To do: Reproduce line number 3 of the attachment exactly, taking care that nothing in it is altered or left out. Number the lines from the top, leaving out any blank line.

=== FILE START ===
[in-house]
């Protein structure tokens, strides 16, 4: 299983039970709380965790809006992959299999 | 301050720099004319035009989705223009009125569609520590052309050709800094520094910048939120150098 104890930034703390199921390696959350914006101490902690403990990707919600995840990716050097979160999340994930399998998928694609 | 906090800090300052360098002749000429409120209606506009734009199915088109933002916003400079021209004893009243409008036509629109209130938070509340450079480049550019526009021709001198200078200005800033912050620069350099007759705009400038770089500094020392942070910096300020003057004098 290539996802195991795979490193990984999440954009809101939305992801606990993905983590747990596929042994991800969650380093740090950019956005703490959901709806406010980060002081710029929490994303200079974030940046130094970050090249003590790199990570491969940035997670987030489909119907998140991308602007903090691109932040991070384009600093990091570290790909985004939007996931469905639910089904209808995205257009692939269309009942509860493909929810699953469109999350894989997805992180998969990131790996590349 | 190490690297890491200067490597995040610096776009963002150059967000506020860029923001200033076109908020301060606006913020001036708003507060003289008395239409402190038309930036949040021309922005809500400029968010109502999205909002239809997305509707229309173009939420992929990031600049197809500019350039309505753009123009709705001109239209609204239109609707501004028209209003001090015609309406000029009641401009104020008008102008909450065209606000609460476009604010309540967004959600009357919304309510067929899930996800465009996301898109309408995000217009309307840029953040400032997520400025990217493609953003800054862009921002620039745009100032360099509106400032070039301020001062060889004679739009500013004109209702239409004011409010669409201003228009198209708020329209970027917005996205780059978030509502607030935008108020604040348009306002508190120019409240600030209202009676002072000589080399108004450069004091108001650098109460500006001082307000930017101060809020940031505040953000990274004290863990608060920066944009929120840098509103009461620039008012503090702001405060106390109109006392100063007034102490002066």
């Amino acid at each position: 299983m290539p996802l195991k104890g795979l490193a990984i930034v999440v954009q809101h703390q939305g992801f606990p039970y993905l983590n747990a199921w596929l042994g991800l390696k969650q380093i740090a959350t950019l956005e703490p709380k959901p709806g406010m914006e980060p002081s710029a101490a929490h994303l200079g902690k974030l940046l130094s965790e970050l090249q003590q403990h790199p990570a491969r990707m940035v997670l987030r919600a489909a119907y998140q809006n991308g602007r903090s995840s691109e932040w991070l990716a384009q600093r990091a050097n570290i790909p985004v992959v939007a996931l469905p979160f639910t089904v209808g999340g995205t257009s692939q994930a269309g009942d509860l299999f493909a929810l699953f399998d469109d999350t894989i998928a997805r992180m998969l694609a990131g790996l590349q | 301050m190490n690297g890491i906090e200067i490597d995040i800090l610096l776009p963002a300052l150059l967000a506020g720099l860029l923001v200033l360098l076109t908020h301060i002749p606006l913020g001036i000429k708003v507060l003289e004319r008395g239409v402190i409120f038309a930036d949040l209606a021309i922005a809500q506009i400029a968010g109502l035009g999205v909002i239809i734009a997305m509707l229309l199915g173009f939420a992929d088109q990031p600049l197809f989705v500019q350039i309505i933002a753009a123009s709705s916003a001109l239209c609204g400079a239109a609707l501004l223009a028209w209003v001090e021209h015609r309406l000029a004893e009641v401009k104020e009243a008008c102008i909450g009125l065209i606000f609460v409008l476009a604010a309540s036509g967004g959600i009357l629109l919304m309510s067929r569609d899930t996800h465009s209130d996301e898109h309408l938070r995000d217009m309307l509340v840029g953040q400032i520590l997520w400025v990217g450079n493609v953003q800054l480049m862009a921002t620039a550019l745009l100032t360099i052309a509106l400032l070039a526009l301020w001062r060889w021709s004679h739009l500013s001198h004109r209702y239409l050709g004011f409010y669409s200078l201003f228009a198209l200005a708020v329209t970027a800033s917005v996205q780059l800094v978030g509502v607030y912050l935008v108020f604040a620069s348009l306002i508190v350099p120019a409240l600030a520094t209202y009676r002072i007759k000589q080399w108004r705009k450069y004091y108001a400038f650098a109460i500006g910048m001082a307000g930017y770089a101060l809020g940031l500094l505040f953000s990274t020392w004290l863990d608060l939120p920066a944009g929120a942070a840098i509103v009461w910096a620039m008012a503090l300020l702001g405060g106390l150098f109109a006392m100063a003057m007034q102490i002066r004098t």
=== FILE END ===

């Amino acid at each position: 299983m290539p996802l195991k104890g795979l490193a990984i930034v999440v954009q809101h703390q939305g992801f606990p039970y993905l983590n747990a199921w596929l042994g991800l390696k969650q380093i740090a959350t950019l956005e703490p709380k959901p709806g406010m914006e980060p002081s710029a101490a929490h994303l200079g902690k974030l940046l130094s965790e970050l090249q003590q403990h790199p990570a491969r990707m940035v997670l987030r919600a489909a119907y998140q809006n991308g602007r903090s995840s691109e932040w991070l990716a384009q600093r990091a050097n570290i790909p985004v992959v939007a996931l469905p979160f639910t089904v209808g999340g995205t257009s692939q994930a269309g009942d509860l299999f493909a929810l699953f399998d469109d999350t894989i998928a997805r992180m998969l694609a990131g790996l590349q | 301050m190490n690297g890491i906090e200067i490597d995040i800090l610096l776009p963002a300052l150059l967000a506020g720099l860029l923001v200033l360098l076109t908020h301060i002749p606006l913020g001036i000429k708003v507060l003289e004319r008395g239409v402190i409120f038309a930036d949040l209606a021309i922005a809500q506009i400029a968010g109502l035009g999205v909002i239809i734009a997305m509707l229309l199915g173009f939420a992929d088109q990031p600049l197809f989705v500019q350039i309505i933002a753009a123009s709705s916003a001109l239209c609204g400079a239109a609707l501004l223009a028209w209003v001090e021209h015609r309406l000029a004893e009641v401009k104020e009243a008008c102008i909450g009125l065209i606000f609460v409008l476009a604010a309540s036509g967004g959600i009357l629109l919304m309510s067929r569609d899930t996800h465009s209130d996301e898109h309408l938070r995000d217009m309307l509340v840029g953040q400032i520590l997520w400025v990217g450079n493609v953003q800054l480049m862009a921002t620039a550019l745009l100032t360099i052309a509106l400032l070039a526009l301020w001062r060889w021709s004679h739009l500013s001198h004109r209702y239409l050709g004011f409010y669409s200078l201003f228009a198209l200005a708020v329209t970027a800033s917005v996205q780059l800094v978030g509502v607030y912050l935008v108020f604040a620069s348009l306002i508190v350099p120019a409240l600030a520094t209202y009676r002072i007759k000589q080399w108004r705009k450069y004091y108001a400038f650098a109460i500006g910048m001082a307000g930017y770089a101060l809020g940031l500094l505040f953000s990274t020392w004290l863990d608060l939120p920066a944009g929120a942070a840098i509103v009461w910096a620039m008012a503090l300020l702001g405060g106390l150098f109109a006392m100063a003057m007034q102490i002066r004098t």